Trump Says He Was 'Never a Fan' of Weinstein — Then Swipes at Michelle Obama & Hillary Clinton

"So I was never a fan of Harvey Weinstein, as you know," Trump said. "In fact, he said he was going to work hard to defeat me in the election. How did that work out?"

President Donald Trump on Tuesday said he was “never a fan” of disgraced producer Harvey Weinstein and that he hadn’t been able to closely follow Weinstein’s sexual assault trial, which ended with Weinstein being found guilty this week.

But, speaking with reporters on the second day of his trip to India, Trump took some characteristic pleasure in the downfall of someone he saw as an opponent — and he swiped at the Democratic Party, Hillary Clinton and Michelle Obama for their association with Weinstein.

“So I was never a fan of Harvey Weinstein, as you know,” Trump said. “In fact, he said he was going to work hard to defeat me in the election. How did that work out?”

“I don’t know too much about the case because you know I’ve been traveling and being at meetings almost every hour of the day, every minute of the day, I haven’t been able to really see too much of it,” Trump added.

“But I was just not a fan of his. I knew him a little bit, not very well, I knew him because he was in New York,” the president said. “I will say the people that liked him were the Democrats. Michelle Obama loved him. Loved him. Hillary Clinton loved him.”

While both Clinton and Obama denounced Weinstein in 2017 — days after the initial reporting about the sexual assault allegations against him that ultimately led to his trial — Trump was seemingly referring to Weinstein’s years of fundraising for Democrats, such as Clinton and Obama.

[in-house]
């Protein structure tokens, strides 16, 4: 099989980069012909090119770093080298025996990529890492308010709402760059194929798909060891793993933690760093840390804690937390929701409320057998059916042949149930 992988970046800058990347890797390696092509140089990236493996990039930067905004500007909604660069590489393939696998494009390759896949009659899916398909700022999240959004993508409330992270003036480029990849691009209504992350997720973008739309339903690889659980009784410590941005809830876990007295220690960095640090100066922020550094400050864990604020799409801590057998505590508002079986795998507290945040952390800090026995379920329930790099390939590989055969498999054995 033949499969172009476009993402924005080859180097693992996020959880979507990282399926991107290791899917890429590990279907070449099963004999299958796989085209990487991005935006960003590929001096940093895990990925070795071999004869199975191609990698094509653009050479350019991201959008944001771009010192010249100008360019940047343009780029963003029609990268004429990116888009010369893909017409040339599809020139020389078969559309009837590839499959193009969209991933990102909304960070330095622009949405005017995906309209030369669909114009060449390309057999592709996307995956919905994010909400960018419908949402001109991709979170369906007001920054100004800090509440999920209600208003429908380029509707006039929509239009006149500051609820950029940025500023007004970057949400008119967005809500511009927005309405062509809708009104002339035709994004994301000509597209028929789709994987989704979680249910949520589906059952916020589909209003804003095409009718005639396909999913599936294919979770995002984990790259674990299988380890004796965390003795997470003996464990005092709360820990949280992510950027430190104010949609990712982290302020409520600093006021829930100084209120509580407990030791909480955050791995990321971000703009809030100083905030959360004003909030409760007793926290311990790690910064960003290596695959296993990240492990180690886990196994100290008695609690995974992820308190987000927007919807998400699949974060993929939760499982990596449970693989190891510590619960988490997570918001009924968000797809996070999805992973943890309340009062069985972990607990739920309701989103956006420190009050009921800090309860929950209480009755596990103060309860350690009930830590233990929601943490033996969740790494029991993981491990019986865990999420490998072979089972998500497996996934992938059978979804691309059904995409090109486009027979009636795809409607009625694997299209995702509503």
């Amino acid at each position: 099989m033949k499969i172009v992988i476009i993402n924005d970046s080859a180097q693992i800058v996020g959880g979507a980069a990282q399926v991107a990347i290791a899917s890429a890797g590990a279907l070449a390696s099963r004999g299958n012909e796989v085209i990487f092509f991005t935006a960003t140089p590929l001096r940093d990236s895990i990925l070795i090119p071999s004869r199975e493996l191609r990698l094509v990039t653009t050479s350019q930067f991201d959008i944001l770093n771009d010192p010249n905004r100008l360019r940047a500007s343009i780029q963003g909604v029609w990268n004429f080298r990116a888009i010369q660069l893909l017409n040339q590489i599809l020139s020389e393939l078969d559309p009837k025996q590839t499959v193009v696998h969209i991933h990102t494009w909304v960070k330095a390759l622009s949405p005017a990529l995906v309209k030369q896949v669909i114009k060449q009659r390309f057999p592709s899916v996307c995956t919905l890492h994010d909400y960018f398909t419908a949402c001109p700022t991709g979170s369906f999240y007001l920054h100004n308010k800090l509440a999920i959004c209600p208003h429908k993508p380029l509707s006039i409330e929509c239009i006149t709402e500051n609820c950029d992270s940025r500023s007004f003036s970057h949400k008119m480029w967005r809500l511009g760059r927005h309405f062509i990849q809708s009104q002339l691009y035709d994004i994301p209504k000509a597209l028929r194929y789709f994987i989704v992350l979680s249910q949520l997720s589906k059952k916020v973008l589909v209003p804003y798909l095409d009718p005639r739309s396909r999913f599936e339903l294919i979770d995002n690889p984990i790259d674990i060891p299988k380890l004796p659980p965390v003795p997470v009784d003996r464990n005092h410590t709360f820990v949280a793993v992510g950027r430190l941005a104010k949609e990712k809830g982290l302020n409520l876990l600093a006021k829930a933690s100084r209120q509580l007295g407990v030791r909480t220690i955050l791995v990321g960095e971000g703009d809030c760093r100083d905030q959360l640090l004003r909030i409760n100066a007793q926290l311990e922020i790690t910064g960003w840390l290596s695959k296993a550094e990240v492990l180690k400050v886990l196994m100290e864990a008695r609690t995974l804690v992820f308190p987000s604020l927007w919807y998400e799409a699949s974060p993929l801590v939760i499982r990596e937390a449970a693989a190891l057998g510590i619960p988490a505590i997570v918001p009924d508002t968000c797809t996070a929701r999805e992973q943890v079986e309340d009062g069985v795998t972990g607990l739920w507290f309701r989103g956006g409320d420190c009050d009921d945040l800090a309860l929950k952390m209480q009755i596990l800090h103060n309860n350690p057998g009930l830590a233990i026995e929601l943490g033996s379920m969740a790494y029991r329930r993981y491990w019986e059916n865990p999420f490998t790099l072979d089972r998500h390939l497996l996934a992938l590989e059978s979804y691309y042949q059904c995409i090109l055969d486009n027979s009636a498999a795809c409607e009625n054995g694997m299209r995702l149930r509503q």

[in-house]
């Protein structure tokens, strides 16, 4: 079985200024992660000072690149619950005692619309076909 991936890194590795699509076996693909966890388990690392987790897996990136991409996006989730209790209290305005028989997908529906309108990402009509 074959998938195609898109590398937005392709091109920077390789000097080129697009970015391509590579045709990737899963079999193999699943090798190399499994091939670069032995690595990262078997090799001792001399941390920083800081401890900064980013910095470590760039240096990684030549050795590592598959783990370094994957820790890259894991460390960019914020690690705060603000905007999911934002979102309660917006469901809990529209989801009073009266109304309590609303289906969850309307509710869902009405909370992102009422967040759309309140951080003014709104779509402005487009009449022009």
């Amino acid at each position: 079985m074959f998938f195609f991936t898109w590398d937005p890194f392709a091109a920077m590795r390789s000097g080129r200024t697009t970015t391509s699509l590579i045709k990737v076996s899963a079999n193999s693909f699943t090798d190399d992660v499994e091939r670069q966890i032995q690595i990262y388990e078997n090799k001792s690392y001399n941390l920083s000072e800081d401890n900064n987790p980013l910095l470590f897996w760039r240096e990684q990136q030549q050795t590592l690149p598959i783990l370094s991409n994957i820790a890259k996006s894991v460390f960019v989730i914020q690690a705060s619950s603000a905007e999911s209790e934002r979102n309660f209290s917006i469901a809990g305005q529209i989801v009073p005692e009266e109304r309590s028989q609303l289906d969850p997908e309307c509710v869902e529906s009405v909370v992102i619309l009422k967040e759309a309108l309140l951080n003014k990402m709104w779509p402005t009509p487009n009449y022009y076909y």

Obama’s daughter Malia also interned at his movie company before the allegations.

Pablo Martinez Monsivais/AP; David M Benett/Dave Benett/Getty Images
New York Premiere of "NINE" - After Party
Stephen Lovekin/Getty
Miramax premiere of "Finding Neverland"
Sylvain Gaboury/FilmMagic
Sylvain Gaboury/FilmMagic

In 2013, the White House also hosted an event about the entertainment industry that was organized by Weinstein. There, Obama called him “a wonderful human being, a good friend and just a powerhouse.”

She and her husband, former President Barack Obama, took a different tone in speaking out after the Weinstein allegations broke open in October 2017.

“Michelle and I have been disgusted by the recent reports about Harvey Weinstein,” President Obama said in a statement then, continuing:

“Any man who demeans and degrades women in such fashion needs to be condemned and held accountable, regardless of wealth or status. We should celebrate the courage of women who have come forward to tell these painful stories. And we all need to build a culture — including by empowering our girls and teaching our boys decency and respect — so we can make such behavior less prevalent in the future.”

In her own statement, Clinton said: “I was shocked and appalled by the revelations about Harvey Weinstein. Their courage and support of others is critical in helping to stop this kind of behavior. The behavior described by women coming forward cannot be tolerated.

Republicans repeatedly criticized Democrats for ties to Weinstein and for taking his money (which Trump echoed this week).

In turn, Trump critics called Republicans hypocritical given the president’s own long list of accusers, including a famous advice columnist who said he violently raped her.

A source close to Clinton tells PEOPLE of Trump’s latest criticism: “Surprising reaction, since Donald Trump has a history of being both a Democrat and a sexual predator.”

Trump has denied all of these stories and is currently being sued for defamation by two accusers.

He told reporters in India on Tuesday that Weinstein’s conviction on third-degree rape and first-degree criminal sexual act “was a great victory and sends a very strong message.”

Related Articles